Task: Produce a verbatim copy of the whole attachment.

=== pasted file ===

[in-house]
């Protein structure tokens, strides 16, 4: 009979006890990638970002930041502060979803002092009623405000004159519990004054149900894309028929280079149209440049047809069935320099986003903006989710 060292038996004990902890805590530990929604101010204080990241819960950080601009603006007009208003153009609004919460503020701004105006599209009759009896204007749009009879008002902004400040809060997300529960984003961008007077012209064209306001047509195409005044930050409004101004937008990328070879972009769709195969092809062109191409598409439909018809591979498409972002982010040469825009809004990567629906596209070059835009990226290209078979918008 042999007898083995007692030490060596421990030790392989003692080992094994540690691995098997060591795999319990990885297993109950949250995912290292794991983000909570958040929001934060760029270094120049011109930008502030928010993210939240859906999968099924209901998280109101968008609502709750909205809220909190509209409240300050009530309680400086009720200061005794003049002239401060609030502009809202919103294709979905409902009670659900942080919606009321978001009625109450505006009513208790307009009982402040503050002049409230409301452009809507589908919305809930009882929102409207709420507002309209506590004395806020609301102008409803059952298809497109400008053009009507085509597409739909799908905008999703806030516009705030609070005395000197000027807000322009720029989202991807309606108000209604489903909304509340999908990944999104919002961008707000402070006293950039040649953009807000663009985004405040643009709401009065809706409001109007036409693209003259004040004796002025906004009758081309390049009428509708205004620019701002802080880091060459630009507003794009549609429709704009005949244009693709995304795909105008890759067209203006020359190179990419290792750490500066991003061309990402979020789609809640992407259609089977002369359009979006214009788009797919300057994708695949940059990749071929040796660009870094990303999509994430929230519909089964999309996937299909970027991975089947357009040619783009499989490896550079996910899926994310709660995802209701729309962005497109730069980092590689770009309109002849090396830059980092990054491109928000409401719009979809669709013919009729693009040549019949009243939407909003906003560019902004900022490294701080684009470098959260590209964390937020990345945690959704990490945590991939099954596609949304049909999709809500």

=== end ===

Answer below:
[in-house]
């Protein structure tokens, strides 16, 4: 009979006890990638970002930041502060979803002092009623405000004159519990004054149900894309028929280079149209440049047809069935320099986003903006989710 060292038996004990902890805590530990929604101010204080990241819960950080601009603006007009208003153009609004919460503020701004105006599209009759009896204007749009009879008002902004400040809060997300529960984003961008007077012209064209306001047509195409005044930050409004101004937008990328070879972009769709195969092809062109191409598409439909018809591979498409972002982010040469825009809004990567629906596209070059835009990226290209078979918008 042999007898083995007692030490060596421990030790392989003692080992094994540690691995098997060591795999319990990885297993109950949250995912290292794991983000909570958040929001934060760029270094120049011109930008502030928010993210939240859906999968099924209901998280109101968008609502709750909205809220909190509209409240300050009530309680400086009720200061005794003049002239401060609030502009809202919103294709979905409902009670659900942080919606009321978001009625109450505006009513208790307009009982402040503050002049409230409301452009809507589908919305809930009882929102409207709420507002309209506590004395806020609301102008409803059952298809497109400008053009009507085509597409739909799908905008999703806030516009705030609070005395000197000027807000322009720029989202991807309606108000209604489903909304509340999908990944999104919002961008707000402070006293950039040649953009807000663009985004405040643009709401009065809706409001109007036409693209003259004040004796002025906004009758081309390049009428509708205004620019701002802080880091060459630009507003794009549609429709704009005949244009693709995304795909105008890759067209203006020359190179990419290792750490500066991003061309990402979020789609809640992407259609089977002369359009979006214009788009797919300057994708695949940059990749071929040796660009870094990303999509994430929230519909089964999309996937299909970027991975089947357009040619783009499989490896550079996910899926994310709660995802209701729309962005497109730069980092590689770009309109002849090396830059980092990054491109928000409401719009979809669709013919009729693009040549019949009243939407909003906003560019902004900022490294701080684009470098959260590209964390937020990345945690959704990490945590991939099954596609949304049909999709809500």